A Kshatriya Cannot Refuse A Woman

Srimad Bhagavatam 09.18.30-32 - A Kshatriya Cannot Refuse A Woman (download mp3)
by Jagannath Prabhu at ISKCON Chowpatty

SB 9.18.30
nahusaya sutam dattva
saha sarmisthayosana
tam aha rajañ charmistham
adhas talpe na karhicit

When Sukracarya gave Devayani in marriage to Yayati, he had Sarmistha go with her, but he warned the King, "My dear King, never allow this girl Sarmistha to lie with you in your bed."

SB 9.18.31
vilokyausanasim rajañ
charmistha suprajam kvacit
tam eva vavre rahasi
sakhyah patim rtau sati

O King Pariksit, upon seeing Devayani with a nice son, Sarmistha once approached King Yayati at the appropriate time for conception. In a secluded place, she requested the King, the husband of her friend Devayani, to enable her to have a son also.

SB 9.18.32
raja-putryarthito 'patye
dharmam caveksya dharmavit
smarañ chukra-vacah kale
distam evabhyapadyata

When Princess Sarmistha begged King Yayati for a son, the King was certainly aware of the principles of religion, and therefore he agreed to fulfill her desire. Although he remembered the warning of Sukracarya, he thought of this union as the desire of the Supreme, and thus he had sex with Sarmistha.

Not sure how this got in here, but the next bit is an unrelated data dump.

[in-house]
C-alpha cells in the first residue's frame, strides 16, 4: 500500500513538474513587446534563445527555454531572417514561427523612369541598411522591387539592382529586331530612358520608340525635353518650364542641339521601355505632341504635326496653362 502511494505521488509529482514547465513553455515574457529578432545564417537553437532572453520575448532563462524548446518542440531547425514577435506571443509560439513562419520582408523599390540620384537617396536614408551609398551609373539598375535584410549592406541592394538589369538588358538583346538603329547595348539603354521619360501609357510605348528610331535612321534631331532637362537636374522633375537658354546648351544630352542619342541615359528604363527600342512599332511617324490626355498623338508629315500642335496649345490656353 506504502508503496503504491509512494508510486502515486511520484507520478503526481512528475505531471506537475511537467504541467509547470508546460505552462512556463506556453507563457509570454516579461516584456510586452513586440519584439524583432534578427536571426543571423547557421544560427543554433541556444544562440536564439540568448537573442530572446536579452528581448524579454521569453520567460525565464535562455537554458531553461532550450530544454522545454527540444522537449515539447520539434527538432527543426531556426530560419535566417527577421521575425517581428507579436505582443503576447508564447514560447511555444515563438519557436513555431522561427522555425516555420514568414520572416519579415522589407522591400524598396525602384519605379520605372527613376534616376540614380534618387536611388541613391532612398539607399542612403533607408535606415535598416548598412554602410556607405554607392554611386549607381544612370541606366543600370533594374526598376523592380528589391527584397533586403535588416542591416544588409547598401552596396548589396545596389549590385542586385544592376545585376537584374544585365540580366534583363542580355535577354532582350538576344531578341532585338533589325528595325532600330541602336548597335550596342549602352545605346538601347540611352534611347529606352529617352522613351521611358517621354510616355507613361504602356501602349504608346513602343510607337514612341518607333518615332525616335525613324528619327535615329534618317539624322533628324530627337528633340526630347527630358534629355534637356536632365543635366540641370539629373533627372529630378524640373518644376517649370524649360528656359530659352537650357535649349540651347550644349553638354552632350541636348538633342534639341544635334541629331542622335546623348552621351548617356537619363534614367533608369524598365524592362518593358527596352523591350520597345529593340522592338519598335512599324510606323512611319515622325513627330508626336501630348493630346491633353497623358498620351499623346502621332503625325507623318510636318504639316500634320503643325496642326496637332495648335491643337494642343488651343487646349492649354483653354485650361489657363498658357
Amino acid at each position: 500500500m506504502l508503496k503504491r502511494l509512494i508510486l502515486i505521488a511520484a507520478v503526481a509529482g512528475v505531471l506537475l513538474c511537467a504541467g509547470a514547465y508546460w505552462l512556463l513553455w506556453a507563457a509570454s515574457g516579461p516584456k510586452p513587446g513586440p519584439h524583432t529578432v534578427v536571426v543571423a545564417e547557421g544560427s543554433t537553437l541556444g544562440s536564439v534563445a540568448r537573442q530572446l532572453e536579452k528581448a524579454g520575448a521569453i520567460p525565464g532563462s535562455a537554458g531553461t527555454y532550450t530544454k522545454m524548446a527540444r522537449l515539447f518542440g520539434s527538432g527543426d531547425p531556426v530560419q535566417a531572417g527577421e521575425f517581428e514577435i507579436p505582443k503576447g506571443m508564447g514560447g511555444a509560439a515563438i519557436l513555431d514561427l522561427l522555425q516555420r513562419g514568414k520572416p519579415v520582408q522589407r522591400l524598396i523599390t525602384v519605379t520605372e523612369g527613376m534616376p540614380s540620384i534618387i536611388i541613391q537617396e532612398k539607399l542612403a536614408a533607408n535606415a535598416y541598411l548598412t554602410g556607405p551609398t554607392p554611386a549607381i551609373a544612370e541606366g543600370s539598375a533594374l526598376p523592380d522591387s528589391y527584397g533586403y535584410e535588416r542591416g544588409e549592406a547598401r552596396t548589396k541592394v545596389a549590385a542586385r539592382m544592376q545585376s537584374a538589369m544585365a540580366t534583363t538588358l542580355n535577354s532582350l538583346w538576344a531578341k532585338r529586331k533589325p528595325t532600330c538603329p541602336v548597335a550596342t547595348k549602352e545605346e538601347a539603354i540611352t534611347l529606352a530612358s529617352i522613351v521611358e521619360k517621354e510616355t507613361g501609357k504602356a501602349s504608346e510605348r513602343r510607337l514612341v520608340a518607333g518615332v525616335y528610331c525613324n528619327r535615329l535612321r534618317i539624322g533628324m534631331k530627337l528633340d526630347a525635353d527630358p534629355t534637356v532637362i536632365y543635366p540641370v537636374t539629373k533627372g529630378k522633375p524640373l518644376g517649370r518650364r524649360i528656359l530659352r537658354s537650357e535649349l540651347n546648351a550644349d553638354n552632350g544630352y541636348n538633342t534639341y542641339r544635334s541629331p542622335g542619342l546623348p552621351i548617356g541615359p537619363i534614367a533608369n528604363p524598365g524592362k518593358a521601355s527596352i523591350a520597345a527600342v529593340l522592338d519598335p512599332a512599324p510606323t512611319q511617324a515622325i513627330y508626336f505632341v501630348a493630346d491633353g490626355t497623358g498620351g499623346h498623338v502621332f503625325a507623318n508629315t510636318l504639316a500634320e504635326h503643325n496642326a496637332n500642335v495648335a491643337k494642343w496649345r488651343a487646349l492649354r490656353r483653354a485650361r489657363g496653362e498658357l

King Yayati was completely aware of the duty of a ksatriya. When a ksatriya is approached by a woman, he cannot deny her. This is a religious principle. Consequently, when Dharmaraja, Yudhisthira, saw Arjuna unhappy after Arjuna returned from Dvaraka, he asked whether Arjuna had refused a woman who had begged for a son. Although Maharaja Yayati remembered Sukracarya's warning, he could not refuse Sarmistha. He thought it wise to give her a son, and thus he had sexual intercourse with her after her menstrual period. This kind of lust is not against religious principles. As stated in Bhagavad-gita (7.11), dharmaviruddho bhutesu kamo 'smi: sex life not contrary to the principles of religion is sanctioned by Krsna. Because Sarmistha, the daughter of a king, had begged Yayati for a son, their combination was not lust but an act of religion.